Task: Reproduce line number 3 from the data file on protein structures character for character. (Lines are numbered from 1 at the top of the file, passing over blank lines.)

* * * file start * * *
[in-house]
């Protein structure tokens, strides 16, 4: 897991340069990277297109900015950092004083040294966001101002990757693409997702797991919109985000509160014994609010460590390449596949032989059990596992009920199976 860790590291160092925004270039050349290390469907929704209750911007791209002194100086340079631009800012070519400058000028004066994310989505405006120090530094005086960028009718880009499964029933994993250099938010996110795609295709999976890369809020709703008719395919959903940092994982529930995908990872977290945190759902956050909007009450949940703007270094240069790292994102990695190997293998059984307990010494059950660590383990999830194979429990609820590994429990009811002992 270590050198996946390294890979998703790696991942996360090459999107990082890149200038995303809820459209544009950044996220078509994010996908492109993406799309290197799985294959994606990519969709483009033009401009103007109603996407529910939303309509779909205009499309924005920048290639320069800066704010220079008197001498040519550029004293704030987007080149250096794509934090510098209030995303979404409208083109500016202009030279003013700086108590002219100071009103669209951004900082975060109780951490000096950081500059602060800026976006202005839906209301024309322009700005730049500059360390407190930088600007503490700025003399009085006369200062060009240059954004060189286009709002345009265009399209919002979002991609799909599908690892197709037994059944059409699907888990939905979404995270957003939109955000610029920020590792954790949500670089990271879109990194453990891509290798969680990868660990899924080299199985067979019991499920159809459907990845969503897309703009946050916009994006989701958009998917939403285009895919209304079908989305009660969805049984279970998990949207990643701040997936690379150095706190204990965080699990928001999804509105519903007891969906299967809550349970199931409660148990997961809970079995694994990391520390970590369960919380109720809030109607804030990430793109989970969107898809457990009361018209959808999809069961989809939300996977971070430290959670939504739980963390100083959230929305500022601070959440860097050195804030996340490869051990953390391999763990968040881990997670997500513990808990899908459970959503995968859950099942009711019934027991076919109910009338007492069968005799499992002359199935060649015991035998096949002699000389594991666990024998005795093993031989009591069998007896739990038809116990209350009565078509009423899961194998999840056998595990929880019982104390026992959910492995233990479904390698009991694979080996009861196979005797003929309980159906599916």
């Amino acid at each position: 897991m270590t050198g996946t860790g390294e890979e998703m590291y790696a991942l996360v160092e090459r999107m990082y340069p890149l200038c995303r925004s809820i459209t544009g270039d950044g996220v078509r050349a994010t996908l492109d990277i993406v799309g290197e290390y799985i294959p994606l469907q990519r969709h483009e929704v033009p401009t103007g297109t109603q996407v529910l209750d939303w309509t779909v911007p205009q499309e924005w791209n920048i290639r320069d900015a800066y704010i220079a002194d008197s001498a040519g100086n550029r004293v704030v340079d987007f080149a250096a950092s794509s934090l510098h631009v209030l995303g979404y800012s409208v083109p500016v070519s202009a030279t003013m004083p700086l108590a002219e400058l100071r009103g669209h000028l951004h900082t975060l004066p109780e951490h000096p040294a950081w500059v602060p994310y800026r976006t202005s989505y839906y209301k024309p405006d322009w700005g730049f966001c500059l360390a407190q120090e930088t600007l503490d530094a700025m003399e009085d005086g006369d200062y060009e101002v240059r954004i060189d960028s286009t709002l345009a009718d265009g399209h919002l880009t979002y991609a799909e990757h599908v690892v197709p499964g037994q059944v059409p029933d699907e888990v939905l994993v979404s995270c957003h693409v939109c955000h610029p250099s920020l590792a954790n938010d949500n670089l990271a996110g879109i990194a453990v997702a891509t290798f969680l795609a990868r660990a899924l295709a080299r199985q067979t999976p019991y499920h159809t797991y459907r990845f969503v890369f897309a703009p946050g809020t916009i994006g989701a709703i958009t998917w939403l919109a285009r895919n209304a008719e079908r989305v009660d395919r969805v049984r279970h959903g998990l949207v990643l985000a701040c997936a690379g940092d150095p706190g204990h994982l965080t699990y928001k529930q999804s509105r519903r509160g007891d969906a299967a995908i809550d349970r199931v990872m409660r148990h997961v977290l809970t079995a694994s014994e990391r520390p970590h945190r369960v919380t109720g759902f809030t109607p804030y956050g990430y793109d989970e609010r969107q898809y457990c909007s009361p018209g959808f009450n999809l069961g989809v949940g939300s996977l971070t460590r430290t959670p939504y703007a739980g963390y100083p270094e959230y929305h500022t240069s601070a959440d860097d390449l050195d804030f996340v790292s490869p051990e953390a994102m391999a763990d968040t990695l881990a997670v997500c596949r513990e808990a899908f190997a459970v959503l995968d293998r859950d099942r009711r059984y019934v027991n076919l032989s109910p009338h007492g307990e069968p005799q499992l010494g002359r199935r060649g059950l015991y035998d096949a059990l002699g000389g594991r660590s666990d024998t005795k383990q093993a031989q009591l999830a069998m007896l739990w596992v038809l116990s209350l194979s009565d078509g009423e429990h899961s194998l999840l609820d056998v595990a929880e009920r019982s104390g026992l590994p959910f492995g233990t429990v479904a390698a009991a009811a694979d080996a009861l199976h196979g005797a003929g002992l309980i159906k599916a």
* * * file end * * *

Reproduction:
């Amino acid at each position: 897991m270590t050198g996946t860790g390294e890979e998703m590291y790696a991942l996360v160092e090459r999107m990082y340069p890149l200038c995303r925004s809820i459209t544009g270039d950044g996220v078509r050349a994010t996908l492109d990277i993406v799309g290197e290390y799985i294959p994606l469907q990519r969709h483009e929704v033009p401009t103007g297109t109603q996407v529910l209750d939303w309509t779909v911007p205009q499309e924005w791209n920048i290639r320069d900015a800066y704010i220079a002194d008197s001498a040519g100086n550029r004293v704030v340079d987007f080149a250096a950092s794509s934090l510098h631009v209030l995303g979404y800012s409208v083109p500016v070519s202009a030279t003013m004083p700086l108590a002219e400058l100071r009103g669209h000028l951004h900082t975060l004066p109780e951490h000096p040294a950081w500059v602060p994310y800026r976006t202005s989505y839906y209301k024309p405006d322009w700005g730049f966001c500059l360390a407190q120090e930088t600007l503490d530094a700025m003399e009085d005086g006369d200062y060009e101002v240059r954004i060189d960028s286009t709002l345009a009718d265009g399209h919002l880009t979002y991609a799909e990757h599908v690892v197709p499964g037994q059944v059409p029933d699907e888990v939905l994993v979404s995270c957003h693409v939109c955000h610029p250099s920020l590792a954790n938010d949500n670089l990271a996110g879109i990194a453990v997702a891509t290798f969680l795609a990868r660990a899924l295709a080299r199985q067979t999976p019991y499920h159809t797991y459907r990845f969503v890369f897309a703009p946050g809020t916009i994006g989701a709703i958009t998917w939403l919109a285009r895919n209304a008719e079908r989305v009660d395919r969805v049984r279970h959903g998990l949207v990643l985000a701040c997936a690379g940092d150095p706190g204990h994982l965080t699990y928001k529930q999804s509105r519903r509160g007891d969906a299967a995908i809550d349970r199931v990872m409660r148990h997961v977290l809970t079995a694994s014994e990391r520390p970590h945190r369960v919380t109720g759902f809030t109607p804030y956050g990430y793109d989970e609010r969107q898809y457990c909007s009361p018209g959808f009450n999809l069961g989809v949940g939300s996977l971070t460590r430290t959670p939504y703007a739980g963390y100083p270094e959230y929305h500022t240069s601070a959440d860097d390449l050195d804030f996340v790292s490869p051990e953390a994102m391999a763990d968040t990695l881990a997670v997500c596949r513990e808990a899908f190997a459970v959503l995968d293998r859950d099942r009711r059984y019934v027991n076919l032989s109910p009338h007492g307990e069968p005799q499992l010494g002359r199935r060649g059950l015991y035998d096949a059990l002699g000389g594991r660590s666990d024998t005795k383990q093993a031989q009591l999830a069998m007896l739990w596992v038809l116990s209350l194979s009565d078509g009423e429990h899961s194998l999840l609820d056998v595990a929880e009920r019982s104390g026992l590994p959910f492995g233990t429990v479904a390698a009991a009811a694979d080996a009861l199976h196979g005797a003929g002992l309980i159906k599916a």